Friday, March 29, 2024

Sailing the Graveyard Sea: My Washington Times 'On Crime' Column On The Deadly Voyage Of the Somers, The U.S. Navy’s Only Mutiny, And The Trial That Gripped A Nation,

 The Washington Times ran my On Crime column on Richard Snow’s Sailing the Graveyard Sea, the true story of the U.S. Navy's only mutiny.  

You can read the column via the below link or the below text:

BOOK REVIEW: 'Sailing the Graveyard Sea' - Washington Times 

Sailing the Graveyard Sea: The Deadly Voyage of the Somers, the U.S. Navy’s Only Mutiny, and the Trial That Gripped a Nation.

By Paul Davis - - Thursday, March 28, 2024

Richard Snow, a former editor-in-chief of American Heritage magazine and a consultant on historical motion pictures, has written a fascinating book about a mutiny aboard a U.S. Navy ship in 1842. 

Having served as a teenage U.S. Navy sailor on an aircraft carrier during the Vietnam War, the mutiny interested me, as did the vivid descriptions of shipboard life in the U.S. Navy in the 19th century. 

I reached out to Richard Snow and asked him how he would describe the book. 

“’Sailing the Graveyard Sea’ is a murder mystery, a sea story, a courtroom drama, and an account of the only mutiny in the history of the U.S. Navy,” Mr. Snow replied. “On December 16, 1842, the U.S. brig-of-war Somers dropped anchor in Brooklyn Harbor at the end of a cruise meant to teach many adolescents the rudiments of naval life. This seemingly harmless exercise ended in catastrophe. Commander Alexander Slidell Mackenzie came ashore saying he had narrowly prevented a mutiny that would have left him and his officers dead. Some of the thwarted mutineers were being held under guard, but three had been hanged: Boatswain’s Mate Samuel Cromwell, Seaman Elisha Small, and Acting Midshipman Philip Spencer. 

“What made the story the press sensation of the decade was that Midshipman Spencer’s father was the secretary of war. John Spencer’s boy, Mackenzie said, had been the ringleader who seduced the crew into planning to seize the ship and become pirates, raping and pillaging their way across the old Spanish Main. Philip Spencer was an 18-year-old malcontent fascinated by pirates—there was no doubt of that. But as more of the story leaked out, it became clear the drumhead trial that condemned the three men had no legal basis, that perhaps nothing like a mutiny had really occurred, and that the ship might have been seized by a strange, creeping hysteria that ended in the blood sacrifice of three innocents.”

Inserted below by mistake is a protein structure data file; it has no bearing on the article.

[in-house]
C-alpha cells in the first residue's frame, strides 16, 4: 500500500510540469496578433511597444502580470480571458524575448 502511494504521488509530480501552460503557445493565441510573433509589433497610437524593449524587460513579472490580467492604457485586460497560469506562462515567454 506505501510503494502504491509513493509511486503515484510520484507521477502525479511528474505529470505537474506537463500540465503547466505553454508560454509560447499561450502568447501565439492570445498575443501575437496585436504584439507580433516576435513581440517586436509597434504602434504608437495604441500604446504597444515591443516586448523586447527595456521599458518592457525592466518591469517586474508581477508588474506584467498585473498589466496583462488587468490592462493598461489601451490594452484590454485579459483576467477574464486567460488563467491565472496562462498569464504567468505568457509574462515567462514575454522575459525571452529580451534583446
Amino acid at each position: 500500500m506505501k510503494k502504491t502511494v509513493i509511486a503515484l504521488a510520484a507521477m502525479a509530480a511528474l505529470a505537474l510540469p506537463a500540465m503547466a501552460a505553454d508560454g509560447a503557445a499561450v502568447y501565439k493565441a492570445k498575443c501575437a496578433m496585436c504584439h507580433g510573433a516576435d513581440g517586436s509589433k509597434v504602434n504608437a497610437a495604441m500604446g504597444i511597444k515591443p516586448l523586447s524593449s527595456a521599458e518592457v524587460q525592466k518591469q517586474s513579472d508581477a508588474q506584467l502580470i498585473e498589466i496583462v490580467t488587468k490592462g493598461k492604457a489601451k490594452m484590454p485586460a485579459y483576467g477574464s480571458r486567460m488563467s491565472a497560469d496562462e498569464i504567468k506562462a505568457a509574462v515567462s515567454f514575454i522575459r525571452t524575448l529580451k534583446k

Q: How would you describe the USS Somers? 

A: “Beautiful. One of the very last ships built for the U.S. Navy before steam power came in, she represented the culmination of a thousand years of maritime evolution. But she was small—only 100 feet from stem to stern and twenty-five feet at her waist’s thickest. Designed for a complement of 90 men, with all her schoolboys packed aboard, she would sail with 120.” 

Q: How would you describe the accused mutiny? 

A: “A couple of months into the voyage, Philip Spencer waylaid the ship’s assistant purser, James Wales, swore him to secrecy, and, with the two crouched in one of the few corners of privacy the small brig afforded, said that Spencer and his confederates would seize the ship, swing the guns inboard to cover the decks, butcher the officers, and lead those crewmen who had been allowed to keep their lives into a paradise of looted treasure and fragrant tropical isles. He would make Wales one of his officers. 

“Then, as soon as he could get away, Wales hurried to tell the first lieutenant, Guert Gansevoort (all American literature is in this officer’s debt, as he persuaded his cousin Herman Melville to go to sea). Of course, Gansevoort immediately reported the plot to Captain Mackenzie.” 

Q: How would you describe the accused mutineer, Philip Spenser? 

A: “Mutineer or not, Spencer was a difficult fellow, moody, slyly insolent, surly to his fellow officers but overly gregarious with the crew. His academic life had been lethargic enough for his father to send him to sea. Pirates and piracy had long fascinated Philip Spencer. The hobby cost him his life.” 

Q: How would you describe Captain Alexander Slidell Mackenzie? 

A: “Captain Mackenzie was patriotic; his books swarm with tributes to the American flag; he was energetic and observant; he was unfailingly moralistic; he was utterly without a sense of humor. There is little in his writing from which a reader might predict the catastrophe to come when he took Philip Spencer aboard. Yet here and there, he shows a relish for violence that approaches the prurient.” 

Richard Snow does a fine job of describing the atmosphere, suspense and controversy surrounding the mutiny inquiry and Captain Mackenzie’s court-martial. 

• Paul Davis’ On Crime column covers true crime, crime fiction and thrillers. 

By Richard Snow.

Scribner, 304 Pages, $29.00

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